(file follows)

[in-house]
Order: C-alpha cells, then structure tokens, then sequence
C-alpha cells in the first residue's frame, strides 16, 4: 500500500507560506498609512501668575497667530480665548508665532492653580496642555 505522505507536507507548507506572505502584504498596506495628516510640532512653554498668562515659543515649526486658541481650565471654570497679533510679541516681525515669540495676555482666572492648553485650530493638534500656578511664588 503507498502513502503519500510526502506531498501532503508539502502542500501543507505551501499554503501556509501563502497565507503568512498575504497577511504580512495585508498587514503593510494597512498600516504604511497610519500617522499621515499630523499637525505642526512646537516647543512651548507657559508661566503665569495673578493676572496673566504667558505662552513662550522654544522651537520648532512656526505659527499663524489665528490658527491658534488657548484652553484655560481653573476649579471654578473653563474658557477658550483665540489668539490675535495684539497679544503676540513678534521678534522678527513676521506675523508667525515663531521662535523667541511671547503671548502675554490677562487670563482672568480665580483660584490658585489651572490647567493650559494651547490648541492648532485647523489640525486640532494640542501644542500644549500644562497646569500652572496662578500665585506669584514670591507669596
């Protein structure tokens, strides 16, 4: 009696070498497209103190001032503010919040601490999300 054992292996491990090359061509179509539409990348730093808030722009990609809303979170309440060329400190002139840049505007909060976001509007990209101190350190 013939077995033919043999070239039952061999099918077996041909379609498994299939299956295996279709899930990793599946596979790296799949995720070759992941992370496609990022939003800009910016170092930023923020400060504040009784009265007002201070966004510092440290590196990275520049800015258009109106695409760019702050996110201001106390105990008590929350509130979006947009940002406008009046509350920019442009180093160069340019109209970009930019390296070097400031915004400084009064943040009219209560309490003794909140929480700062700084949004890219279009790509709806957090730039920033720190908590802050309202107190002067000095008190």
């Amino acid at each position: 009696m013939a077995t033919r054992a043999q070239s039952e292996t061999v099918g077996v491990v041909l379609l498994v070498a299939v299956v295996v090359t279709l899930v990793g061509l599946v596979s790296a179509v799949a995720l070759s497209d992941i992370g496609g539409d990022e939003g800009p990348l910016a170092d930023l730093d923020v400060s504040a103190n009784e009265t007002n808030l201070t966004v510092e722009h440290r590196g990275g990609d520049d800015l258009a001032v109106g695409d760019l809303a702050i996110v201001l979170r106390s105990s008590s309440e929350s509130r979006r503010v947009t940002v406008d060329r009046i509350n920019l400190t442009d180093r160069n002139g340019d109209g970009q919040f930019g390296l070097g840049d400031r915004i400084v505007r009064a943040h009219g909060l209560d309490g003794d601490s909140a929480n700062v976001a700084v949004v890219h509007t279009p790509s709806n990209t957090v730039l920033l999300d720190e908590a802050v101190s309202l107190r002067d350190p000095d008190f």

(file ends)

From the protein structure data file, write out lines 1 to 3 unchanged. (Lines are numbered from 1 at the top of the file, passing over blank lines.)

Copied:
[in-house]
Order: C-alpha cells, then structure tokens, then sequence
C-alpha cells in the first residue's frame, strides 16, 4: 500500500507560506498609512501668575497667530480665548508665532492653580496642555 505522505507536507507548507506572505502584504498596506495628516510640532512653554498668562515659543515649526486658541481650565471654570497679533510679541516681525515669540495676555482666572492648553485650530493638534500656578511664588 503507498502513502503519500510526502506531498501532503508539502502542500501543507505551501499554503501556509501563502497565507503568512498575504497577511504580512495585508498587514503593510494597512498600516504604511497610519500617522499621515499630523499637525505642526512646537516647543512651548507657559508661566503665569495673578493676572496673566504667558505662552513662550522654544522651537520648532512656526505659527499663524489665528490658527491658534488657548484652553484655560481653573476649579471654578473653563474658557477658550483665540489668539490675535495684539497679544503676540513678534521678534522678527513676521506675523508667525515663531521662535523667541511671547503671548502675554490677562487670563482672568480665580483660584490658585489651572490647567493650559494651547490648541492648532485647523489640525486640532494640542501644542500644549500644562497646569500652572496662578500665585506669584514670591507669596